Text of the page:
John Maynard Keynes is looking up, and smiling lovingly, from his special place in Hell. The British economist is the DADDY of the twisted concept that it is the government’s responsibility to push people this way and that way to encourage desired behavior. *The government knows best in managing your life.* (Think FDR’s New Deal and LBJ’s Great Society. )
The GOP has had a lot of electoral success in North Carolina and across the country by campaigning on tax cuts and limited government. But comments we’re seeing lately are making us think Republicans in our state and national capitals are trying to dance with someone other than who brought them to the dance.
Governor Pat McCrory (R) and
Speaker Senator Thom Tillis (R) have both sung the praises of toll roads to finance road construction — because, apparently, there is no money for such things. Yet, we’ve got one of the highest gas tax rates in the nation — which went up on January 1, BTW.
This weekend, NC Spin aired an interview with McCrory. Moderator Tom Campbell asked McCrory if he thought the voters would approve a BILLION-DOLLAR bond for road construction. “The initial bond would not require a public vote,” McCrory responded matter-of-factly. SO — he’s going to put us on the hook for AT LEAST ONE BILLION DOLLARS in new money and not give us any input on whether to do it?
I also thought we were out of money. So, how are we going to pay that billion back? I’ll tell you. ALL of our wallets will be made a little lighter if Gov. Pat gets his way. He’s borrowing a BILLION dollars, and we’re going to be responsible for paying it back. Fees may be increased. Taxes and tax rates may be increased.
Also in that interview, Gov. Pat praised the idea of creating a one-stop shop for Medicaid recipients: One place to go for all of their treatment, and ONE bill. The Dear Leader informed Mr. Campbell and his audience that “the current economic model for medicine is not sustainable.” Holy British National Health Service (NHS), Batman!
“If we want more money for education and health care and teacher pay, we’ve got to generate that new money,” Gov. Pat said.
Yep. Things like cutting the size of government and allowing people to keep more of their money and make the choices that are best for them was a concept conspicuously absent from the interview. *The bureaucratic beast MUST BE FED.*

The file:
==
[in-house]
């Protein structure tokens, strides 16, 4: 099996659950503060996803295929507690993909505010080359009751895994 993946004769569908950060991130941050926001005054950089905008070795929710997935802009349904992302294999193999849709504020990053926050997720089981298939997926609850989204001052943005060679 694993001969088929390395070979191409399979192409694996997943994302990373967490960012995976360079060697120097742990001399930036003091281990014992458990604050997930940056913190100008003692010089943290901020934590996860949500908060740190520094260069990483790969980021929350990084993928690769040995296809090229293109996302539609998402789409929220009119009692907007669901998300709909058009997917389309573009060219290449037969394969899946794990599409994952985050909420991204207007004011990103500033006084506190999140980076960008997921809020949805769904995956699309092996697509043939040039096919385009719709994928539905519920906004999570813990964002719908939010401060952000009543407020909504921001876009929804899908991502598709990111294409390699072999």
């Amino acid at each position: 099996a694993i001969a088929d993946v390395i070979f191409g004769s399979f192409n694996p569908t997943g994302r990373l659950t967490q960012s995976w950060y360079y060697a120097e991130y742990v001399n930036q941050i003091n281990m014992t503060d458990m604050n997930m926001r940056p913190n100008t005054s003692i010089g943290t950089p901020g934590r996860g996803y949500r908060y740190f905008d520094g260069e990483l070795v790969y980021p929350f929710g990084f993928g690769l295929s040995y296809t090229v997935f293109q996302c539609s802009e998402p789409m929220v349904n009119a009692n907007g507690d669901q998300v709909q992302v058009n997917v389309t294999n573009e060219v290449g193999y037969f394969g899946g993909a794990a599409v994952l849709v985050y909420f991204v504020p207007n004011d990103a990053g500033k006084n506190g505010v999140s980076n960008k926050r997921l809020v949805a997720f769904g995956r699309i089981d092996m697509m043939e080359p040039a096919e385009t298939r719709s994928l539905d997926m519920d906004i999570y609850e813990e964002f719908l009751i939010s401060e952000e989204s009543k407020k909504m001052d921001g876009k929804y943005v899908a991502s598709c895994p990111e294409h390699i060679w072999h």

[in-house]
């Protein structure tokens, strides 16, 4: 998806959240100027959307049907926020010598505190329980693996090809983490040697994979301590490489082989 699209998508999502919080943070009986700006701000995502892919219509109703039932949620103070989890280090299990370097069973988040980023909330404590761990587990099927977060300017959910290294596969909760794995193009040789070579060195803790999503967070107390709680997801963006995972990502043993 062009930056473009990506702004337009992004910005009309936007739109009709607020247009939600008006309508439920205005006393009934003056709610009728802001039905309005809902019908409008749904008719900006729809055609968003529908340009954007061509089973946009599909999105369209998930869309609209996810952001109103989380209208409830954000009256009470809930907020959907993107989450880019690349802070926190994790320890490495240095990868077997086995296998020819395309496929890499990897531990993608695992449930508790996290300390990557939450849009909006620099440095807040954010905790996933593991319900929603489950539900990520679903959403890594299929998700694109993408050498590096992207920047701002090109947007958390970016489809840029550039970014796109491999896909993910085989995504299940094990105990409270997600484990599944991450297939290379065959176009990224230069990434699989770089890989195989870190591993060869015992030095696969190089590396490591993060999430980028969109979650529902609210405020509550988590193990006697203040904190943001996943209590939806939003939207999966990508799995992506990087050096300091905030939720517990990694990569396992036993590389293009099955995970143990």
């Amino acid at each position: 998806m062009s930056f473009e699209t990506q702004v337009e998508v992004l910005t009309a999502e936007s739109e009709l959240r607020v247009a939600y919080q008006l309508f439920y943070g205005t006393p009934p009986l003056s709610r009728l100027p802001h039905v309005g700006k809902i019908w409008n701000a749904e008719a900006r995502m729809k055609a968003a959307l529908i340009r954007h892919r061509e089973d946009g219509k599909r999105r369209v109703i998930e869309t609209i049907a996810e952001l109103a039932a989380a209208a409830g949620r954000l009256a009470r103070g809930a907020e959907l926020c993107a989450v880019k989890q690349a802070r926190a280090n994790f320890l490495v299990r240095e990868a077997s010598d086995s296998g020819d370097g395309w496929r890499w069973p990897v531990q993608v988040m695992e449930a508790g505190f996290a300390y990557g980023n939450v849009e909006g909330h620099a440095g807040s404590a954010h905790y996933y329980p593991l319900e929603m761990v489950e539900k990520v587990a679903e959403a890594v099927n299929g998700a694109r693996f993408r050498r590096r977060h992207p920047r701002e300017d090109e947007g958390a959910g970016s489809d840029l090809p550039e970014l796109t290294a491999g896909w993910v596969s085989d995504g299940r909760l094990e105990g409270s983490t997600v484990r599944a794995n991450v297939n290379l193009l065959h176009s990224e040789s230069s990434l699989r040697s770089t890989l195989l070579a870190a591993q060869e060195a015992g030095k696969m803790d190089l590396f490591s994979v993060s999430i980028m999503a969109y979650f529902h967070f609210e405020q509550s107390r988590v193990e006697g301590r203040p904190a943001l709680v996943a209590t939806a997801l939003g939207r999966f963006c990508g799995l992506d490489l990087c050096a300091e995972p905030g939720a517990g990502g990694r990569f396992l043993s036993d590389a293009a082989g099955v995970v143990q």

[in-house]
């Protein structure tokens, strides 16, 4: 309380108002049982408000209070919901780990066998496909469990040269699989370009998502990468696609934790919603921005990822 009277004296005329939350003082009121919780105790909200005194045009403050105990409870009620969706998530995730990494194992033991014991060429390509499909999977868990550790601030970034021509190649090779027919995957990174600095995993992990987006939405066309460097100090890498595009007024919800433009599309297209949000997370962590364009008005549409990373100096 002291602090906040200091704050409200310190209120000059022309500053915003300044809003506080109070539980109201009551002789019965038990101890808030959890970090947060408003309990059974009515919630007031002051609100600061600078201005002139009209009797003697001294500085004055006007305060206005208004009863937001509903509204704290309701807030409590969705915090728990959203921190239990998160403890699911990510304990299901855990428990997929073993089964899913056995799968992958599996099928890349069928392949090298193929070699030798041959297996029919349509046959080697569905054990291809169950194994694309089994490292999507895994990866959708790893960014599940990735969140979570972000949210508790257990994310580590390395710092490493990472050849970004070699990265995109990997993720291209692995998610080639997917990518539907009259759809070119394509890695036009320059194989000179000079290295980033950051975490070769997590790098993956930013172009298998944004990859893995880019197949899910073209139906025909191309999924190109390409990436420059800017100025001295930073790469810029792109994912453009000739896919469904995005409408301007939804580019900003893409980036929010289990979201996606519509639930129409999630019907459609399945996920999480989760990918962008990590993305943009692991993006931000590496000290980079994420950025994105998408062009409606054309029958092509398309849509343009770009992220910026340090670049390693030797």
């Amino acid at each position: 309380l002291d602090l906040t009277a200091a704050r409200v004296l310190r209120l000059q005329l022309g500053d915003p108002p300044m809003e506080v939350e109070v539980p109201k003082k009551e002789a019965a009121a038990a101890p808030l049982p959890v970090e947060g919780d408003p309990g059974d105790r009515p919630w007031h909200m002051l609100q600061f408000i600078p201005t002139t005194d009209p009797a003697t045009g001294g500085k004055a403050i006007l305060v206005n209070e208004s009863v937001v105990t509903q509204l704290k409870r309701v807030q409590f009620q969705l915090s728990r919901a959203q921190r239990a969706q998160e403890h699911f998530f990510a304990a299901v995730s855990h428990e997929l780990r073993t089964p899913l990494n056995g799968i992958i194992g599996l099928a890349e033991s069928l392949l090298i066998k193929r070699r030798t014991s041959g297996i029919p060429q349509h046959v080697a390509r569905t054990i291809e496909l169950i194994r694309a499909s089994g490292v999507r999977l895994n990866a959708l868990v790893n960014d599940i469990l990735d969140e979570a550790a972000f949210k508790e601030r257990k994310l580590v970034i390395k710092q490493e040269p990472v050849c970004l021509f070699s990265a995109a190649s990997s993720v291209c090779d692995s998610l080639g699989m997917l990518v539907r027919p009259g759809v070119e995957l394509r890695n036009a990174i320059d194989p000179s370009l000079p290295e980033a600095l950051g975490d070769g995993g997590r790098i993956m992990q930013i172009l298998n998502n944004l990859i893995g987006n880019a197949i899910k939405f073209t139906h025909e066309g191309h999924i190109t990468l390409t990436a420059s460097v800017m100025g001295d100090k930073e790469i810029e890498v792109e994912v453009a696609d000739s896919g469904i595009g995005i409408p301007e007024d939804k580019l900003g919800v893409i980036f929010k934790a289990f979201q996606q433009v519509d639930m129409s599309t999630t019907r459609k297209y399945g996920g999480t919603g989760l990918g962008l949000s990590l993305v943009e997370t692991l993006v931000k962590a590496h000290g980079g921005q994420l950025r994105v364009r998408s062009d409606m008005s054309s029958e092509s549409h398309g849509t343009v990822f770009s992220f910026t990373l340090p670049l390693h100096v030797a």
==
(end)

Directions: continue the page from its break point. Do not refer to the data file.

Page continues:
If that didn’t make your head hurt enough, take a gander at what transpired on Fox News Sunday. GOP senators Bob Corker (TN) and John Thune (SD) were on:
[…] In an interview on “Fox News Sunday,” Thune said that while he is opposed to increasing the gas tax, lawmakers will need to “keep all options” available when they return to Washington this week.
“I don’t favor increasing any tax,” Thune said. “But I think we have to look at all options.”
Sen. Bob Corker (R-Tenn.) had proposed cutting other taxes while raising the gas tax user fee $0.12.
“I don’t think we take anything off the table at this point,” said Thune, who will chair the Senate Commerce, Science and Transportation Committee. “Those discussions continue… It is important that we fund infrastructure.” […]
Either these guys are incredibly dishonest, or they slept through discussions about supply and demand curves in their college economics classes. Currently, the price of oil is in a freefall. Therefore, gas prices are dropping. The gas tax is a set rate — X number of cents per gallon. Under the theory of supply and demand, when prices fall for a good or service, demand goes up. People buy more. As gas prices went through the roof, people cut back on their driving. As prices are dropping toward 2008-2009 levels, people are doing more driving and, therefore, buying more gas. Buy more gas, cough up more tax money.
As long as you keep the price reasonable, people will keep buying — and will likely increase the quantity they’ll buy. In all likelihood, you could see a climb in overall tax revenue by cutting our already-outrageous gas tax rate.
People resist coughing up their money when they feel you are demanding too much from them. Just look at the difference in revenue from periods of high tax rates vs. periods with reduced rates.